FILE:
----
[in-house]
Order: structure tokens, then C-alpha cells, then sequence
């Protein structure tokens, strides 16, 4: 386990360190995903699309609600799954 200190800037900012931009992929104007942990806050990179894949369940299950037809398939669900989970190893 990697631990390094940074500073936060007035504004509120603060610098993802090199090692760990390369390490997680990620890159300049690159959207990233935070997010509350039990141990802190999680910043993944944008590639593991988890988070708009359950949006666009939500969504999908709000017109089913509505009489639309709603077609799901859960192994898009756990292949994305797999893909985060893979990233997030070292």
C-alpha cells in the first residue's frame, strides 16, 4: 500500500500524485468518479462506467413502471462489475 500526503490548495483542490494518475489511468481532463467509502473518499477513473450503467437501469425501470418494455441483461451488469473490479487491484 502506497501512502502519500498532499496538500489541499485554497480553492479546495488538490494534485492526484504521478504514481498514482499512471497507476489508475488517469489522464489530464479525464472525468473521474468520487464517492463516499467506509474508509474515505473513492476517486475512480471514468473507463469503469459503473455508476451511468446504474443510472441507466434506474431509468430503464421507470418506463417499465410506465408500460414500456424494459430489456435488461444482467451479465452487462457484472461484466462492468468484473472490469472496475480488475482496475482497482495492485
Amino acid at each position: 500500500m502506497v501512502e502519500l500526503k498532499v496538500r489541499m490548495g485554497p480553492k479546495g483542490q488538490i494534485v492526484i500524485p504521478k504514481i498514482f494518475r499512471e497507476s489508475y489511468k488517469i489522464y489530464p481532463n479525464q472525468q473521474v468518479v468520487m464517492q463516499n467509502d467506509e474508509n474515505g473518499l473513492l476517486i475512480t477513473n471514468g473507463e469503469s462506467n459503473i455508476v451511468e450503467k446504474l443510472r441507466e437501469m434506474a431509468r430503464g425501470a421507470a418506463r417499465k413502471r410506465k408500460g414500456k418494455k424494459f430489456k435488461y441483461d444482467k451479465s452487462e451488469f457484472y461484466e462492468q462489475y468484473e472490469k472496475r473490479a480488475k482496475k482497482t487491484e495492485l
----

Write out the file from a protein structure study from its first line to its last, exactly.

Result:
[in-house]
Order: structure tokens, then C-alpha cells, then sequence
């Protein structure tokens, strides 16, 4: 386990360190995903699309609600799954 200190800037900012931009992929104007942990806050990179894949369940299950037809398939669900989970190893 990697631990390094940074500073936060007035504004509120603060610098993802090199090692760990390369390490997680990620890159300049690159959207990233935070997010509350039990141990802190999680910043993944944008590639593991988890988070708009359950949006666009939500969504999908709000017109089913509505009489639309709603077609799901859960192994898009756990292949994305797999893909985060893979990233997030070292």
C-alpha cells in the first residue's frame, strides 16, 4: 500500500500524485468518479462506467413502471462489475 500526503490548495483542490494518475489511468481532463467509502473518499477513473450503467437501469425501470418494455441483461451488469473490479487491484 502506497501512502502519500498532499496538500489541499485554497480553492479546495488538490494534485492526484504521478504514481498514482499512471497507476489508475488517469489522464489530464479525464472525468473521474468520487464517492463516499467506509474508509474515505473513492476517486475512480471514468473507463469503469459503473455508476451511468446504474443510472441507466434506474431509468430503464421507470418506463417499465410506465408500460414500456424494459430489456435488461444482467451479465452487462457484472461484466462492468468484473472490469472496475480488475482496475482497482495492485
Amino acid at each position: 500500500m502506497v501512502e502519500l500526503k498532499v496538500r489541499m490548495g485554497p480553492k479546495g483542490q488538490i494534485v492526484i500524485p504521478k504514481i498514482f494518475r499512471e497507476s489508475y489511468k488517469i489522464y489530464p481532463n479525464q472525468q473521474v468518479v468520487m464517492q463516499n467509502d467506509e474508509n474515505g473518499l473513492l476517486i475512480t477513473n471514468g473507463e469503469s462506467n459503473i455508476v451511468e450503467k446504474l443510472r441507466e437501469m434506474a431509468r430503464g425501470a421507470a418506463r417499465k413502471r410506465k408500460g414500456k418494455k424494459f430489456k435488461y441483461d444482467k451479465s452487462e451488469f457484472y461484466e462492468q462489475y468484473e472490469k472496475r473490479a480488475k482496475k482497482t487491484e495492485l